Then, as I risk sinking into a maudlin morass of self-pity, two phone lines jangle simultaneously and I brighten. Assistant manager T grabs one with uncommon speed but he’s just still beaten to the draw by S, my comely negotiator. It’s amazing her upper body can move so swiftly with those voluminous breasts in the way.
Despite myself and in direct contradiction to staff pleas at the last meeting, asking me to desist from eavesdropping on their every conversation – to stop picking pedantic faults in their sales technique – I edge into the main office.
‘How much were you thinking of bidding?’ Asks T, eyes glinting behind those designer frames, thumb raised skywards towards me as he scribbles on his offer form. That little thrill is back, the fluttering in the pit of the stomach I used to get more often than now. When sex and sales were more plentiful.
‘That’s a good starting point.’ Coos S into her handset as my attention switches to her phone call and I curse my rudimentary multi-tasking skills. She too begins writing, rather languidly, rather beguilingly on to her offer form. The feeling in my lower belly swells again. Two bids in two minutes! The week might be saved after all.
Excitedly I switch back to T’s conversation, straining to see which property he’s talking about. With a skip of ennui-laden pride I notice it’s the four bed detached house I listed four days ago. We’ve not even advertised it in the paper and already there has been half a dozen viewings generated by our initial telephone round the hot box. I knew it would sell, as soon as I had the signed sole agency in my hand. God I’m good.
Hurriedly, I slide over towards S’s desk, feet moving as if on castors, clunky internal calculator trying to work out how much potential commission a brace of deals might generate for our pipeline. How I might ring that little weasel H, my insufferably smug rival branch manager on Friday, and boast to him for a change. Then the disappointment hits like a fist to the face.
You couldn’t make it up. S has just inked-in the address of the home she’s received an offer on. The same address T wrote down a second earlier. Multiple bids on the same property. Terrific. From hero to villain in two short shuffles across a cheap static- laden nylon carpet. Shocking. Someone is going to be hurt.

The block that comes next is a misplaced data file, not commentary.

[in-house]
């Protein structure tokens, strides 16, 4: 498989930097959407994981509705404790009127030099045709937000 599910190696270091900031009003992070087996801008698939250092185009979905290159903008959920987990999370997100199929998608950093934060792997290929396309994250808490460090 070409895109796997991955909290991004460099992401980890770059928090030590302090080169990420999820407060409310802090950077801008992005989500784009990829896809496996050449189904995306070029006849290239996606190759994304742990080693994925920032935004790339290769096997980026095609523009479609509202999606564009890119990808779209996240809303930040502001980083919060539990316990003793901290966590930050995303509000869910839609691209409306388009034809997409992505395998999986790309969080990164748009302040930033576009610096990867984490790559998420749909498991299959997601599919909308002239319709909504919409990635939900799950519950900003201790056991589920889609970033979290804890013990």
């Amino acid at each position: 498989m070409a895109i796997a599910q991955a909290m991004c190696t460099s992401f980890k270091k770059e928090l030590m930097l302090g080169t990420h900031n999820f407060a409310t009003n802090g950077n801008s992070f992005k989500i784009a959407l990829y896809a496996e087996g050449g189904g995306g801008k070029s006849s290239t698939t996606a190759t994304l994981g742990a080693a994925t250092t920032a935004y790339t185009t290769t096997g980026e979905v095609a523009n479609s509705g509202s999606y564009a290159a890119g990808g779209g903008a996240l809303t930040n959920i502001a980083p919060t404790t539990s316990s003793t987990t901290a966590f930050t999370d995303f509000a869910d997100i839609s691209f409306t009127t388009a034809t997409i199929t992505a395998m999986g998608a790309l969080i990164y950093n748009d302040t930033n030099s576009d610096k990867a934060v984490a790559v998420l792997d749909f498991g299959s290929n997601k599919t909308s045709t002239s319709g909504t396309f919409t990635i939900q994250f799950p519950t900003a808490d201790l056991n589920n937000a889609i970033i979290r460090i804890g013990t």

‘Who needs a mortgage and insurance out of the two?’ Quizzes fat finance man M hungrily, as the phones fall silent and everyone realise two possible sales have suddenly become one – or worse still, none, if we get the delicate negotiating required wrong. We are not allowed to favour one buyer over another just because they are using our ancillary services. Not supposed to make a hidden profit. It’s an eternal dilemma. One that doesn’t seem to trouble M. ‘Let me speak to both of them and we’ll bin the one who doesn’t sign up with me.’ He announces decisively.
An hour later I’ve fallen out with M, he’s sulking and comfort eating again. T’s buyer has called him something he could never be without advanced surgery and S’s punter has threatened to ring the property Ombudsman. And the owners want me to ring them.
‘I’m not sure it is good news,’ contradicts the husband after my opening upbeat spiel. ‘You haven’t even put it in the paper yet and we’ve got two people squabbling.’ He pauses and I wait for the inevitable. I’ve done this for long enough to know. He doesn’t disappoint. ‘We think it’s too cheap.’
I’m not feeling the love.